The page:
Every year the Literary Review of Britain hands out its Bad Sex in Fiction Award, and every year it draws loads of press and snarky giggles at the expense of big-name nominees (who have included Tom Wolfe, Norman Mailer, and, this year, Jonathan Franzen). Well, Laura Miller of Salon is sick of it. “The Bad Sex Award poses as a knowing blow against literary pretension,” she writes, “while embodying the most retrograde prudery.” The award is essentially shaming writers into avoiding sex altogether.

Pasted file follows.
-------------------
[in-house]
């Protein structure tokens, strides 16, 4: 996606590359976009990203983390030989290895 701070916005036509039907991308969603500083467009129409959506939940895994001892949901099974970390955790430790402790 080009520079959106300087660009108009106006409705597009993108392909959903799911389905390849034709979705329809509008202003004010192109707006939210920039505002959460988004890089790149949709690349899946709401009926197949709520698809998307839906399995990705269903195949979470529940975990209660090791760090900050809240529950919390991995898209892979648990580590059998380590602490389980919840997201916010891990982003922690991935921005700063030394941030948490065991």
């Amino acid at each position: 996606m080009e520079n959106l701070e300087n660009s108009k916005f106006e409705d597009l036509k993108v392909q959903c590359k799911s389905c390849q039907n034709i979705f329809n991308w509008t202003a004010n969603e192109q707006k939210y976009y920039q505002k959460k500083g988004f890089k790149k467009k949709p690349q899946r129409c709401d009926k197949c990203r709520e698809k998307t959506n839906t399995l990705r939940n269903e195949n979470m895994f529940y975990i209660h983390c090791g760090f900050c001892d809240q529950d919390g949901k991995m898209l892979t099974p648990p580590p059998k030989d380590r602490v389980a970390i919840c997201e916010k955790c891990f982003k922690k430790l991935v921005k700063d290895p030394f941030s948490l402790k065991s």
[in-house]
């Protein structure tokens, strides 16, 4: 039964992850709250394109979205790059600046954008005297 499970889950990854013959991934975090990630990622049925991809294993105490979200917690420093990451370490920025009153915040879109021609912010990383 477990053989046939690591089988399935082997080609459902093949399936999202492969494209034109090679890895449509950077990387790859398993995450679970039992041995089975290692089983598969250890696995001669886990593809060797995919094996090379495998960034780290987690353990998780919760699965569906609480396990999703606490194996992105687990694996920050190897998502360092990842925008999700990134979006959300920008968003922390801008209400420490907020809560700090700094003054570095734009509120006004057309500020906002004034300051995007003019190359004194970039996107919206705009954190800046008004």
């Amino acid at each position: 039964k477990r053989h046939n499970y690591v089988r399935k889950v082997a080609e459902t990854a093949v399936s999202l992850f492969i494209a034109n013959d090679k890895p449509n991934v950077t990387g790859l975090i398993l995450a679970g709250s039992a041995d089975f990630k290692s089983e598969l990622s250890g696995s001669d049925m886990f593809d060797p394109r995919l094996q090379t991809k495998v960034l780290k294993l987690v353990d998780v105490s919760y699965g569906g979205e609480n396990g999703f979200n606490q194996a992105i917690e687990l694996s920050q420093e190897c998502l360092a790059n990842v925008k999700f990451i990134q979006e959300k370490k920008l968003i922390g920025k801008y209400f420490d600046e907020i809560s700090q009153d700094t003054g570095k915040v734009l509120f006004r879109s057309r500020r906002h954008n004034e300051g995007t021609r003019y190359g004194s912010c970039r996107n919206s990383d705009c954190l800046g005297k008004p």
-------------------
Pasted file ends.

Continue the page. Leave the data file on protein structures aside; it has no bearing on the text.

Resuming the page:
But what’s wrong with sex? “Is there any reason why the literature that makes us laugh, cry and rage shouldn’t also, occasionally, turn us on?” Miller asks. Sex, after all, is an essential human experience. The Literary Review should be praising books that get it right, not shaming those who falter. Of course, that “amounts to admitting you’ve found something arousing, and thereby risking the British equivalent of the ninth circle of hell: embarrassment.” (Click here for the full column and here for this year's winner.)